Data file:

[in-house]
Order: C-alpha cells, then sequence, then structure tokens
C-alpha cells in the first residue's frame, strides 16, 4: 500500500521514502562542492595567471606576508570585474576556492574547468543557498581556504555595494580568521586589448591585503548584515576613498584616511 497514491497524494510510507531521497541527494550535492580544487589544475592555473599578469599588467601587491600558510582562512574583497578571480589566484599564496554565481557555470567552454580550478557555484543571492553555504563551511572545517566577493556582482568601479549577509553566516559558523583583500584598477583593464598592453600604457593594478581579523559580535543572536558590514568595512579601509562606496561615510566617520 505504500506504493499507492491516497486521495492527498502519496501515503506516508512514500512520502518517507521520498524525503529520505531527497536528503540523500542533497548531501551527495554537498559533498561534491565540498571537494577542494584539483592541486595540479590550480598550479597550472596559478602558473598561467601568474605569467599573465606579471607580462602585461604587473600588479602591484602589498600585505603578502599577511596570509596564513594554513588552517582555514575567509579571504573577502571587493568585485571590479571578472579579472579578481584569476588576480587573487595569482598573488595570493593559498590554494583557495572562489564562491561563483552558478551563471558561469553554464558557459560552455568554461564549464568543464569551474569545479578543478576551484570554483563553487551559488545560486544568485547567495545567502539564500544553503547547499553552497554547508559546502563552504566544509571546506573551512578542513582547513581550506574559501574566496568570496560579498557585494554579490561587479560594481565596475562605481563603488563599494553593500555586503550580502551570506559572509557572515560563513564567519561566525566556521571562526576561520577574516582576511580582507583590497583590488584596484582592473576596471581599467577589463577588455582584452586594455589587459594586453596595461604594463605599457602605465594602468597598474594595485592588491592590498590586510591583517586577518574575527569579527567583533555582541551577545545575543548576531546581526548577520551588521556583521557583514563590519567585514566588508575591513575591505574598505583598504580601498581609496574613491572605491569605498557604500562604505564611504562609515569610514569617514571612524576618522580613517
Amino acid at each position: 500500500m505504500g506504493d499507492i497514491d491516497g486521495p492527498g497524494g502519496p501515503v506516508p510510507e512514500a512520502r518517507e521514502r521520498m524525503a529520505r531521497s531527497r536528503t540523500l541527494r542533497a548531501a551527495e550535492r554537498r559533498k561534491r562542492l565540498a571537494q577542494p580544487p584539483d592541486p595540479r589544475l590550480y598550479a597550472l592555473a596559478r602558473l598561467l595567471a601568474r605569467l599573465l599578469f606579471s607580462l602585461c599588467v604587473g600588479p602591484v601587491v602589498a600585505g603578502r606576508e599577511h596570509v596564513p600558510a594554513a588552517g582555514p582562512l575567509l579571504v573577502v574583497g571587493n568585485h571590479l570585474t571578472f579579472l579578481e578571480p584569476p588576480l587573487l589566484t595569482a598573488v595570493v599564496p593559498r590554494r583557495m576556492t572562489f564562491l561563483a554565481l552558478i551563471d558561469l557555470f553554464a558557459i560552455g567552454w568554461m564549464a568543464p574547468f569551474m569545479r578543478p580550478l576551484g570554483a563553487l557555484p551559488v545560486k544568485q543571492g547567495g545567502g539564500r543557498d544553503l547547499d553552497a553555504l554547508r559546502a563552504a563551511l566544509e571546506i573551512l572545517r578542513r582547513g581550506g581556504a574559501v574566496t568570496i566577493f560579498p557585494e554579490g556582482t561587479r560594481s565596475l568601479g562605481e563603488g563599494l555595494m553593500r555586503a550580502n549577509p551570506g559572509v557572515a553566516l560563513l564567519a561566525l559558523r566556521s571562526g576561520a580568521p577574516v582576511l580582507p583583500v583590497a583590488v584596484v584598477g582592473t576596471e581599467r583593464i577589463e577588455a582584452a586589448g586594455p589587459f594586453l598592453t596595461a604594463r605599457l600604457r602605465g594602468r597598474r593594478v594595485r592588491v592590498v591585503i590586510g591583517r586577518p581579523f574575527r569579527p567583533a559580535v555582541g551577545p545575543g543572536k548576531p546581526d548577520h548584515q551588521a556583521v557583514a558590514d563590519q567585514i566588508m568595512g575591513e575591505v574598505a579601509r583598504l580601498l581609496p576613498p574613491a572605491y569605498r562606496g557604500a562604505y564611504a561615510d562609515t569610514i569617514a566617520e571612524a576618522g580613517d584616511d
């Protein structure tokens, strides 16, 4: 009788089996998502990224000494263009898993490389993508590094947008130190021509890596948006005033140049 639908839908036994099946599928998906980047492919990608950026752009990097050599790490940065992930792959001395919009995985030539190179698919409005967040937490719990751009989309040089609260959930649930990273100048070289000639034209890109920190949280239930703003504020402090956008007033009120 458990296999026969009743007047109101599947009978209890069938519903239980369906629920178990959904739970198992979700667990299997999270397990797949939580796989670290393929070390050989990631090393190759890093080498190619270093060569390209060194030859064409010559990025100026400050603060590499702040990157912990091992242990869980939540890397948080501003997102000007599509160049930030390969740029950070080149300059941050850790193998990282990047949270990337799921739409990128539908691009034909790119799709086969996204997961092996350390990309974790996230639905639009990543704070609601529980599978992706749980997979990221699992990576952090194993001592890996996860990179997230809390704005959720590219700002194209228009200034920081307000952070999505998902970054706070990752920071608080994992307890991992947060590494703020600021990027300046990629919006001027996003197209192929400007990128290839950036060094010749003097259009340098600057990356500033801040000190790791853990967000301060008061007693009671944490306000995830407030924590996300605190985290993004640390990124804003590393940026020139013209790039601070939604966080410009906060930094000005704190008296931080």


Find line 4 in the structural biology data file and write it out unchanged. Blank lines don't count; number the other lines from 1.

Amino acid at each position: 500500500m505504500g506504493d499507492i497514491d491516497g486521495p492527498g497524494g502519496p501515503v506516508p510510507e512514500a512520502r518517507e521514502r521520498m524525503a529520505r531521497s531527497r536528503t540523500l541527494r542533497a548531501a551527495e550535492r554537498r559533498k561534491r562542492l565540498a571537494q577542494p580544487p584539483d592541486p595540479r589544475l590550480y598550479a597550472l592555473a596559478r602558473l598561467l595567471a601568474r605569467l599573465l599578469f606579471s607580462l602585461c599588467v604587473g600588479p602591484v601587491v602589498a600585505g603578502r606576508e599577511h596570509v596564513p600558510a594554513a588552517g582555514p582562512l575567509l579571504v573577502v574583497g571587493n568585485h571590479l570585474t571578472f579579472l579578481e578571480p584569476p588576480l587573487l589566484t595569482a598573488v595570493v599564496p593559498r590554494r583557495m576556492t572562489f564562491l561563483a554565481l552558478i551563471d558561469l557555470f553554464a558557459i560552455g567552454w568554461m564549464a568543464p574547468f569551474m569545479r578543478p580550478l576551484g570554483a563553487l557555484p551559488v545560486k544568485q543571492g547567495g545567502g539564500r543557498d544553503l547547499d553552497a553555504l554547508r559546502a563552504a563551511l566544509e571546506i573551512l572545517r578542513r582547513g581550506g581556504a574559501v574566496t568570496i566577493f560579498p557585494e554579490g556582482t561587479r560594481s565596475l568601479g562605481e563603488g563599494l555595494m553593500r555586503a550580502n549577509p551570506g559572509v557572515a553566516l560563513l564567519a561566525l559558523r566556521s571562526g576561520a580568521p577574516v582576511l580582507p583583500v583590497a583590488v584596484v584598477g582592473t576596471e581599467r583593464i577589463e577588455a582584452a586589448g586594455p589587459f594586453l598592453t596595461a604594463r605599457l600604457r602605465g594602468r597598474r593594478v594595485r592588491v592590498v591585503i590586510g591583517r586577518p581579523f574575527r569579527p567583533a559580535v555582541g551577545p545575543g543572536k548576531p546581526d548577520h548584515q551588521a556583521v557583514a558590514d563590519q567585514i566588508m568595512g575591513e575591505v574598505a579601509r583598504l580601498l581609496p576613498p574613491a572605491y569605498r562606496g557604500a562604505y564611504a561615510d562609515t569610514i569617514a566617520e571612524a576618522g580613517d584616511d